Yale University Press
Fast-Talking Dames has a fascinating thesis: "when
film found its human voice," she writes, "it simultaneously
gave to the American woman, as performer and heroine, a chance
to speak her mind, to have a real, not just a presumptive, say
in her own destiny." Given where women stand in contemporary
Hollywood films, DiBattista seems almost to be writing about
a never-to-be-found Shangri-La. But think of that all-too-brief
period between the silent film era (when, in Norma Desmond's
famous declaration in Sunset Boulevard, actresses didn't
need dialogue because they had faces) and the rise of the beautiful
but baffled blond bombshell of the 1950s (instantiated most perfectly,
of course, by Marilyn Monroe).
From the Thirties and into the Forties, the cinema's fast-talking
dames, as DiBattista pointedly calls them, ruled Hollywood comedies.
Consider a handful of the actresses whose performances DiBattista
examines: Jean Harlow, Myrna Loy, Jean Arthur, Barbara Stanwyck
and the celestial Katharine Hepburn. In DiBattista's reckoning,
their fearless self-reliance made them instances of "an
icon of American individualism, bold and imaginative in her pursuit
of happiness." And their language--coy, knowing and, perhaps
most importantly, fast (a mark of modernism's streamlined speed)--singled
them out more than any other quality as a cinematic high point
in women's independence.
It's a bold, grand notion, and DiBattista, who is a professor
of English at Princeton University, documents it impressively
with a witty, fast style that puts a nice, highly readable spin
on the standard dense, academic voice. To her credit, DiBattista
doesn't see literary criticism as political warfare by another
name, and in place of feminist ideologies, she offers good, traditional
close readings that enrich our appreciation of the films themselves
(which should surely be the aim of criticism, after all). The
fact that she manages to say quite a bit about gender relations
portrayed in the early talkies and, by comparison, in the contemporary
cinema is grimly ironic, I suppose. (If only more academics appreciated
this: the same point can be made better--and more persuasively--through
strong analysis than through doctrinal speechmaking.)
Some of DiBattista's most fascinating work here ties her fast-talking
dames to a broader historical context, in which American speech
came into its own as the voice of modernism, at least partly
at the hands of New York wags who moved to Hollywood. "By
bringing their irreverent and exuberantly vernacular style to
the movies, they championed the national claim of the American
language as the standard-bearer of a cocksure, exultant modernity."
(Ah, but then the genie--dyed blonde and stumbling cutely over
her one-syllable words--had to be stuffed back into the bottle
My only gripe with this superb, insightful book is this: DiBattista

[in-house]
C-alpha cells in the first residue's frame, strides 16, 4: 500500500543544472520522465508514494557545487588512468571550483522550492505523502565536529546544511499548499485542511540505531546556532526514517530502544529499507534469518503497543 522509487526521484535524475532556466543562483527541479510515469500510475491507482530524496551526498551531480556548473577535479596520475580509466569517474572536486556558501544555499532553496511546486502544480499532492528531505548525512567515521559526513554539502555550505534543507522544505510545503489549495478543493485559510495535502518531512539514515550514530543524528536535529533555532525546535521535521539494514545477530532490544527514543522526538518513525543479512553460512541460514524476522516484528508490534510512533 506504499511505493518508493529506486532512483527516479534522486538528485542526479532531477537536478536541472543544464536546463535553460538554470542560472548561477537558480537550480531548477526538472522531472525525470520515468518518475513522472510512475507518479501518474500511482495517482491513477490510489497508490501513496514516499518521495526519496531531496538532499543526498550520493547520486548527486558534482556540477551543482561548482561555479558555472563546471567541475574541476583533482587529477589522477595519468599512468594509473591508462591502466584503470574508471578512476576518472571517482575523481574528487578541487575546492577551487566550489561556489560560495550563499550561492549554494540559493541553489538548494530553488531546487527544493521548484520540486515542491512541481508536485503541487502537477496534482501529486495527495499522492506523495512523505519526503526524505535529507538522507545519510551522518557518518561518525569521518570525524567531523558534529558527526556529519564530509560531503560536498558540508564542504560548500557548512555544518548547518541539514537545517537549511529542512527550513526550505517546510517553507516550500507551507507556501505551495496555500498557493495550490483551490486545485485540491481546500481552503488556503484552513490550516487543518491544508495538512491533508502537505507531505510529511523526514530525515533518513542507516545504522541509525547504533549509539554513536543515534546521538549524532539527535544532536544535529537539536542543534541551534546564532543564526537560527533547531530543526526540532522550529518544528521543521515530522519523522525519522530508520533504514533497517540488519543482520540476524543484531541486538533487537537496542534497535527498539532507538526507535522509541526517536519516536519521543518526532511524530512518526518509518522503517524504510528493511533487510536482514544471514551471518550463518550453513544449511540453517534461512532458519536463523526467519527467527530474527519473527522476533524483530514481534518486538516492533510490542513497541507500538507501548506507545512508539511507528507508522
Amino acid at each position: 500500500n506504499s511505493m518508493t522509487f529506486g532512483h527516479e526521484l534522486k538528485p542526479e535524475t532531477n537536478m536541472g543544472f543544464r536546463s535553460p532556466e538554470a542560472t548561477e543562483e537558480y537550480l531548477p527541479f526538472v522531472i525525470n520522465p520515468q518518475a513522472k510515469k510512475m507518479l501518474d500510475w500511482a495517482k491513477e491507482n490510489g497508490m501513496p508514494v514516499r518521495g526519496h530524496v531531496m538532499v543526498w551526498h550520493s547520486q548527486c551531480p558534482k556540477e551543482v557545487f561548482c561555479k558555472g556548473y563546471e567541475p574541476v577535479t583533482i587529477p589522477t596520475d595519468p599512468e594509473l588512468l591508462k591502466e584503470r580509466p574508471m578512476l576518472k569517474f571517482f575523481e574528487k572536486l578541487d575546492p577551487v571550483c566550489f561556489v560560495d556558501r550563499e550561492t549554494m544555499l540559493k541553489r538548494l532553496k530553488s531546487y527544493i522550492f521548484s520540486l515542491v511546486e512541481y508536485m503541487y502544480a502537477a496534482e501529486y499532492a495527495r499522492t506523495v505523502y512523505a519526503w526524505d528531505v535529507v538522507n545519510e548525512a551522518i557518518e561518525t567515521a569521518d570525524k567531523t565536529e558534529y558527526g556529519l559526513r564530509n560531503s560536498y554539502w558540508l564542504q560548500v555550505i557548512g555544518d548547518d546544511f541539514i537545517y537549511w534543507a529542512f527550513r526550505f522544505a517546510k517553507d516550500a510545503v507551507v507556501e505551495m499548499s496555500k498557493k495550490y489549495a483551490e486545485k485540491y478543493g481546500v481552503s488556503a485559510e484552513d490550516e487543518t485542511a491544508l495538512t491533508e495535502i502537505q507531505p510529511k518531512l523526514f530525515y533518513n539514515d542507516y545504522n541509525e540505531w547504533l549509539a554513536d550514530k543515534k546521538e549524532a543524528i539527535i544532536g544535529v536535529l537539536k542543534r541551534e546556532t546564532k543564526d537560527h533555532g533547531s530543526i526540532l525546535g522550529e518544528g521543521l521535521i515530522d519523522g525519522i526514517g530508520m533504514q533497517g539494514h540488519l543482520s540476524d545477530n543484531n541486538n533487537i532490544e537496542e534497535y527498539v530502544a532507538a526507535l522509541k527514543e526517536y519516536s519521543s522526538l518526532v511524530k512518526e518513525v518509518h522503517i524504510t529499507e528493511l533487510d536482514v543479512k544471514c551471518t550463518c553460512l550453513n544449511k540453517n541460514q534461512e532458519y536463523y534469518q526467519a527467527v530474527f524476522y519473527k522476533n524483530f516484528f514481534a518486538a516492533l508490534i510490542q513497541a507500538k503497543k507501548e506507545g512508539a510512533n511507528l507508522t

stretches her definitions a bit too thin by including Greta Garbo
among the grand dames of the fast-talking Golden Age. By DiBattista's
own reckoning, Garbo never showed the speed or agility demonstrated
to such perfection by the text's other actresses (beside Catherine
Hepburn's performance in Bringing Up Baby, she moves with
glacial slowness). DiBattista's a superb close reader, and the
Garbo material is interesting in itself, but it seems off-point,
I think, and the book is certainly strong enough without it.
Back to Archived Short
Dalkey Archive Press
It's an unqualified
shame that Henry Green's novels aren't more widely read today,
but I suppose it's not surprising. Even at the height of his
writing career (Green died in 1974), he preferred to remain an
obscure figure who quietly held down a job as an engineer and
managing director at his family's Birmingham engineering firm.
In fact, Green's real name was Henry Vincent Yorke; he chose
'Green' for his writing name because it was satisfyingly bland
(his first choice had been 'Browne'). The fact that he didn't
write for the last twenty years of his life didn't help his backlist
sales, either. (Alcoholism was at least partly to blame for his
literary silence--as well as his losing his job with the family
firm. He was forced out after his 'water' glass in a conference
meeting was discovered to contain straight gin.)
In all, Green published ten books, and rather remarkably,
all but two of them are currently in print--including (as of
this year) his first novel, Blindness, which originally
appeared in 1926, when Green was still an undergraduate at Oxford.
(He was all of twenty-one.) Dalkey Archive, which has already
republished three other Green titles, has done yeoman's work
getting Blindness out in a handsome paperback edition.
Philosophically and aesthetically, Blindness is wonderfully
of its period. John Haye, the novel's teenaged protagonist, wears
outlandish coats and bizarre hats and uses "a cigarette-holder
about eight inches long." As we quickly discover in the
opening pages (which are presented as his journal), he is unathletic,
florid in his gestures and headstrong in his opinions. "I
wish the world was not so ugly and unhappy," he writes.
And there is so much cynicism. And why does Science label
and ticket everything so that the world is like a shop, with
their price on all the articles? There are still a few auction
rooms where people bid for what they think most worth while,
but they are getting fewer and fewer. And people love money so,
and I shall too I expect when I have got out of what the elders
tell me is youthful introspection. But why shouldn't one go through
something which is so alive and beautiful as that? But they only
say, smiling, "Yes; I went through all that once; you will
soon get over that." I shall fight for money and ruin others.